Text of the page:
This was the precinct that originally experienced a flurry of activity back in the mid-2000s when a number of old office complexes were converted into residential. But since the burst of the residential bubble around 2008, this precinct appeared to stagnate for a while. It has also traditionally been the precinct with the lowest residential sales prices and rentals, and where retail and commercial rentals have also been at the lower scale of those in the CBD.

“However, we also noted that this area has a very large residential component, with a high number of students and young professionals making it their home,” says Koblitz. “It also has a large number of government departments with high numbers of staff and daily users, as well as several educational institutes, and yet – until a few months ago – very few retail establishments catering to the many and varied needs of this precinct’s different communities.

“Fast forward a year after publishing this information in the 2016 report, and suddenly the East City is blossoming. Residential blocks are attracting larger numbers of owner occupiers and the rand-a-square-metre is climbing to match that being achieved in the rest of the CBD.

“Properties that for many years have been no more than warehouses and storage facilities are turning into trendy shops, office complexes and entertainment venues. Precinct 4 is now officially booming.”

The report also indicates that residential property remains strong in the Central City, with those transferred during 2017 averaging R2.769 million a unit – up 18.5% year on year from R2.337m during 2016. The 2017 report reflects an average price of R41 287/m² compared to R33 921/m² during 2016.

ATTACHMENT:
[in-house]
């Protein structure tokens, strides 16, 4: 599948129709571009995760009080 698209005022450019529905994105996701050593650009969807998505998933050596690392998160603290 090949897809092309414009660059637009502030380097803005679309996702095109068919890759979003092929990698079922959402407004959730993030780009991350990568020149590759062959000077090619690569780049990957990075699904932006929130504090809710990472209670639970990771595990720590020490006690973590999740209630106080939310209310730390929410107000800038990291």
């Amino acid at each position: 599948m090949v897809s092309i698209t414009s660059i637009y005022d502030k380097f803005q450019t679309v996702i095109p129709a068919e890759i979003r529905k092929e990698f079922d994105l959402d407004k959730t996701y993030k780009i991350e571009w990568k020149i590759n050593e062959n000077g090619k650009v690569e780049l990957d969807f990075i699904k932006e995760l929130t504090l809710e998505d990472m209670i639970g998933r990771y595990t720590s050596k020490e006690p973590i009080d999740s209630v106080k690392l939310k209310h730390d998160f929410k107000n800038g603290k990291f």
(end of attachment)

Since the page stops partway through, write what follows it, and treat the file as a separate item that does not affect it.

“This,” notes Kane, “is a year-on-year increase in R/m² of 21.72%. However, we must also take into account that the average size of units has decreased – from 71m² in 2016 to 52m² in 2017. In other words, the Central City, as it gains in popularity, is following the same trend reflected in popular cities across the globe – residents are settling on smaller living spaces so that they can be part of a vibrant downtown.”

However, Kane stresses that developers thinking of bringing new residential units on line must understand both the CBD’s market saturation point as well as where the real needs lie.

“During the course of 2017, a total 0f 205 units were transferred, but of these only 40 were sold for more than R50 000/m². More than half of these (102 units in total) were still sold for between R20 000/m² and R39 000/m².”

Koblitz adds: “So, while there is a call for smaller units, developers must remember that a CBD thrives on having a residential community of owners and tenants who can afford to live in the CBD. Otherwise, we risk returning to the same scenario we experienced in the late 2000s when the international property bubble burst and many investors sat with leveraged properties they were unable to sell. Developers must therefore keep affordability in mind when bringing new units onto the market.”

Other features mentioned in the report include:

  • Breakdowns of all the business sectors in the Central City.
  • An in-depth look at the conferencing, eventing and visitor economy of the Central City.
  • Average residential rentals.
  • A property investment map detailing the 48 locations of current construction sites as well as those of planned/proposed projects.
  • Highlights from the CCID annual online residential survey.

The full 2017 report can be accessed at www.capetownccid.org/about-ccid/publications/The-State-of-Cape-Town-Central-City-Report/61 or call 021 286 0830.